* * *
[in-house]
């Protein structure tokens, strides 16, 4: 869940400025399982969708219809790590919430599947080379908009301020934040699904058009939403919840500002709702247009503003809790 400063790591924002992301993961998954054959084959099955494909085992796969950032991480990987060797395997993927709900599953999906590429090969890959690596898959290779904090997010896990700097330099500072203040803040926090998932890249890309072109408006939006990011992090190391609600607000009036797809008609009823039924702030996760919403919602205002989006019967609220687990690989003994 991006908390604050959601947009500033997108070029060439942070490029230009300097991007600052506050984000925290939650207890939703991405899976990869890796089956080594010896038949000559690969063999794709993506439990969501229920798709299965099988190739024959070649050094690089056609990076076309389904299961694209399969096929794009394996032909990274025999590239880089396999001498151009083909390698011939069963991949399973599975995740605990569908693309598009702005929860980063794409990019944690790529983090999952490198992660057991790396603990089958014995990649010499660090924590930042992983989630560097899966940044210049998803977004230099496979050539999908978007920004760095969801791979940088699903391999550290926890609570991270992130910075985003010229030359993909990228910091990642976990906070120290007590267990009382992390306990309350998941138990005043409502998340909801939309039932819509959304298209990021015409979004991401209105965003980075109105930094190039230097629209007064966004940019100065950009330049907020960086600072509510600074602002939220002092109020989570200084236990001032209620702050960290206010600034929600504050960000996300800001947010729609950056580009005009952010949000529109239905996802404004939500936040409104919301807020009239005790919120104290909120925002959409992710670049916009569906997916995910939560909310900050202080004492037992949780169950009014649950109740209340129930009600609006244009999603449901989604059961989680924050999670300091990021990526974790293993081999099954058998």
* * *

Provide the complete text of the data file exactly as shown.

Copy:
[in-house]
């Protein structure tokens, strides 16, 4: 869940400025399982969708219809790590919430599947080379908009301020934040699904058009939403919840500002709702247009503003809790 400063790591924002992301993961998954054959084959099955494909085992796969950032991480990987060797395997993927709900599953999906590429090969890959690596898959290779904090997010896990700097330099500072203040803040926090998932890249890309072109408006939006990011992090190391609600607000009036797809008609009823039924702030996760919403919602205002989006019967609220687990690989003994 991006908390604050959601947009500033997108070029060439942070490029230009300097991007600052506050984000925290939650207890939703991405899976990869890796089956080594010896038949000559690969063999794709993506439990969501229920798709299965099988190739024959070649050094690089056609990076076309389904299961694209399969096929794009394996032909990274025999590239880089396999001498151009083909390698011939069963991949399973599975995740605990569908693309598009702005929860980063794409990019944690790529983090999952490198992660057991790396603990089958014995990649010499660090924590930042992983989630560097899966940044210049998803977004230099496979050539999908978007920004760095969801791979940088699903391999550290926890609570991270992130910075985003010229030359993909990228910091990642976990906070120290007590267990009382992390306990309350998941138990005043409502998340909801939309039932819509959304298209990021015409979004991401209105965003980075109105930094190039230097629209007064966004940019100065950009330049907020960086600072509510600074602002939220002092109020989570200084236990001032209620702050960290206010600034929600504050960000996300800001947010729609950056580009005009952010949000529109239905996802404004939500936040409104919301807020009239005790919120104290909120925002959409992710670049916009569906997916995910939560909310900050202080004492037992949780169950009014649950109740209340129930009600609006244009999603449901989604059961989680924050999670300091990021990526974790293993081999099954058998």